TV & Movies

The most iconic objects that tell the history of the BBC

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It is the world’s oldest and largest broadcaster and, for many, still the most trusted name in TV and radio. Now to mark its centenary, the BBC has launched an online exhibition featuring 100 iconic objects from its past.

It includes artwork, props, technology, documents and even buildings that played a key role in the Corporation’s history, including a classic BBC lip microphone and Roy Plomley’s rather self-deprecating letter proposing a new show called Desert Island Discs.

Also included are Captain Sir Tom Moore’s walking frame, the Queen Victoria bust from EastEnders and Mr Darcy’s white linen shirt worn by Colin Firth in the BBC adaptation of Pride and Prejudice.

While many of the artefacts are wellknown, Auntie has gamely included previously unseen items detailing its misjudgements… including a job rejection letter to a young David Attenborough. Here are some of the most fascinating and surprising objects on offer…

ALEXANDRA PALACE MAST Broadcasts from this television transmitter perched above London’s Alexandra Palace were first beamed around the world in 1935. The site was selected as it was 93 metres above sea level.

AXBT MICROPHONE One of the most memorable mics in history, the AXBT was the fourth generation of Marconi “Type A” microphones used widely by the BBC from the 1930s onwards – X, B and T signified later developments.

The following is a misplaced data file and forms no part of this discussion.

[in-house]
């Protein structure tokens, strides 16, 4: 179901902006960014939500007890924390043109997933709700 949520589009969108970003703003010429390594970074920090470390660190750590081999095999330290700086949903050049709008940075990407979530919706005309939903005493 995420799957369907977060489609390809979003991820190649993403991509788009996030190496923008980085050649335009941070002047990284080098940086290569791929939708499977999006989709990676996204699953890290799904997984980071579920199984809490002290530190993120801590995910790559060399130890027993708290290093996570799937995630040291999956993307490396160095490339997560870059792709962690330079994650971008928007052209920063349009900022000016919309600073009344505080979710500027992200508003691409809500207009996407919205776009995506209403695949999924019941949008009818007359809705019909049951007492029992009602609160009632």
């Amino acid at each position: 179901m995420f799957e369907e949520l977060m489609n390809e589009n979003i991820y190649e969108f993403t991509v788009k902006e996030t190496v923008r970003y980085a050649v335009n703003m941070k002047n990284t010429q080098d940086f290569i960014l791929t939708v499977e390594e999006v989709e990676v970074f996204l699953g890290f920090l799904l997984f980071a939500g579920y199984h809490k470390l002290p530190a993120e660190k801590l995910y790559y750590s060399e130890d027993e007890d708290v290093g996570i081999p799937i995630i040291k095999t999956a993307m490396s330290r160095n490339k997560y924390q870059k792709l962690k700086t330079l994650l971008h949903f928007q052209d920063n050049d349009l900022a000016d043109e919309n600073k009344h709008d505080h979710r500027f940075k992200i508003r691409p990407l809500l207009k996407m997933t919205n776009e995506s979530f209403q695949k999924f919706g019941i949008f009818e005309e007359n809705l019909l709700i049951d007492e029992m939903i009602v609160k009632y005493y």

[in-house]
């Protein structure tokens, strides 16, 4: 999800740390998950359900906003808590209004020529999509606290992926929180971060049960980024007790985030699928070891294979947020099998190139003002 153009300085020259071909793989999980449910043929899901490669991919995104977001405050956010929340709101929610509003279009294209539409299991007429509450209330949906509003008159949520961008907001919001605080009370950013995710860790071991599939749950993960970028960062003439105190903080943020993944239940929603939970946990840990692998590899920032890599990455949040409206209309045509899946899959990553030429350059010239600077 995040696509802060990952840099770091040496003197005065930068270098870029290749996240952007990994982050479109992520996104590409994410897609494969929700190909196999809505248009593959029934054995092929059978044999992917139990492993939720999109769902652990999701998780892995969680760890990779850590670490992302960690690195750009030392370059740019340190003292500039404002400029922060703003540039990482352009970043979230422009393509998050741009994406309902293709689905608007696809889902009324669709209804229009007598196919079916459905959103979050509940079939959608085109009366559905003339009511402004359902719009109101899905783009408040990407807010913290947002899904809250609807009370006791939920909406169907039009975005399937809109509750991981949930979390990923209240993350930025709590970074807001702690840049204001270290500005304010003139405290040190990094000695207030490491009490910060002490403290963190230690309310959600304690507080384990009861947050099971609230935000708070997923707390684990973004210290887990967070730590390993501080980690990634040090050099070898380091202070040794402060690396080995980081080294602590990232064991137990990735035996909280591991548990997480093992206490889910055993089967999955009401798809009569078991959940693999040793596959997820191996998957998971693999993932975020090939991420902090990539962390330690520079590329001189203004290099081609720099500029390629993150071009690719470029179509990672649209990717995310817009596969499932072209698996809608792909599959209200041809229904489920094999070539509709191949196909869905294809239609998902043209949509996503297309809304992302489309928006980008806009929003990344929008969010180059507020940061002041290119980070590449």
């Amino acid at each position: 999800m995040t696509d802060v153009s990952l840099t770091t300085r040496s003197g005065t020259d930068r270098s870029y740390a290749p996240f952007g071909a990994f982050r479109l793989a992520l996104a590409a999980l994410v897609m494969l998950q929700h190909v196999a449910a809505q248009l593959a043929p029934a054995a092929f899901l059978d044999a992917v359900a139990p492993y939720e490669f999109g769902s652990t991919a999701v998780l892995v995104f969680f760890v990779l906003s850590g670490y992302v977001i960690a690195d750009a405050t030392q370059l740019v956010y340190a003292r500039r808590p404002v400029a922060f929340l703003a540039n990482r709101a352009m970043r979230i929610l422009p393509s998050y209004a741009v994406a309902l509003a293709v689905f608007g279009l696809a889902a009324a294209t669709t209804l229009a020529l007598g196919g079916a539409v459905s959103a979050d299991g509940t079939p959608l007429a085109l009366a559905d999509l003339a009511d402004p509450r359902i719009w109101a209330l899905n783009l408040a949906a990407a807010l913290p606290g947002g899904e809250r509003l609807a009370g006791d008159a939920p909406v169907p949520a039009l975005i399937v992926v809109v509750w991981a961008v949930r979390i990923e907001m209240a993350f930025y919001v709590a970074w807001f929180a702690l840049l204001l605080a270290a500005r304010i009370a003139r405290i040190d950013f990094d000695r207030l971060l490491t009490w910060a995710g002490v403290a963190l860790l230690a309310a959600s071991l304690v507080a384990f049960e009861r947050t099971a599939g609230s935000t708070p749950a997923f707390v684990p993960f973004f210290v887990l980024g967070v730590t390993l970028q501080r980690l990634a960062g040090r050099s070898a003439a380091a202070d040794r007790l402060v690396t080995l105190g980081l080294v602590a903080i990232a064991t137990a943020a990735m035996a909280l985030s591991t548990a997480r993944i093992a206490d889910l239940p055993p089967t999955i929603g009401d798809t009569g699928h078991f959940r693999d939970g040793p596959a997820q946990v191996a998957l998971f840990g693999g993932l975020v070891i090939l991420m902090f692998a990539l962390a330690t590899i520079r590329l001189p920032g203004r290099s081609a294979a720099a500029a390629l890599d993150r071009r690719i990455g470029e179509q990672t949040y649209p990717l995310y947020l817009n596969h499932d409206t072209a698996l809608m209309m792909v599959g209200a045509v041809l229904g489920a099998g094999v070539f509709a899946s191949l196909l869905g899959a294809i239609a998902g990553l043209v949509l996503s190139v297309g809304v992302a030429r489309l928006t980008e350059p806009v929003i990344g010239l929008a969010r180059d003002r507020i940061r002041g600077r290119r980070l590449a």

BBC MICRO A BBC Micro computer, featuring orangered function keys, lived in most school classrooms in the 1980s.The Micro was made by Acorn as part of a national computer literacy project and sold almost 1.5 million copies.

BILL AND BEN, THE FLOWERPOT MEN Identical string puppets Bill and Ben lived at the bottom of a suburban garden where they regularly found adventure with their friend LittleWeed in this 1952 children’s classic.

BLUE PETER BADGE Since its introduction in 1963, the white shielded badge with a blue ship has been sought after by children aged six to 15. Eight different varieties now exist for achievements ranging from bravery to conservationism.

BROADCASTING HOUSE The BBC’s headquarters was the birthplace of its first radio broadcast in 1932 and is famed for its Portland stone art deco building.

CAPTAIN TOM’S WALKER Captain Sir Tom Moore inspired the nation when he walked 100 laps around his garden, aged 99, with his now-famous walking frame, to fundraise for the NHS during the first Covid lockdown. Knighted for his efforts, he raised £40million.

CEEFAX Ceefax – a pun on “seeing facts” – kept people abreast of the news before the internet as the world’s first text-based information site.ATV signal sent words instead of pictures.

COLOUR CAMERA PHILIPS PC 60 The Beeb’s first colour broadcast on July 1, 1967, was through the Philips camera. It was developed by David Attenborough, then BBC Two controller, who was determined to beat Germany to colour TV – and succeeded.

CORONATION MAP Published in the Radio Times, this detailed map outlined the television camera spots along the route of Queen Elizabeth II’s 1953 Coronation.

DALEK MOULD Exterminate! The archetypal Doctor Who baddies were constructed using fibreglass moulds, modelled on the shape of pepper pots, by designer Raymond Cusick.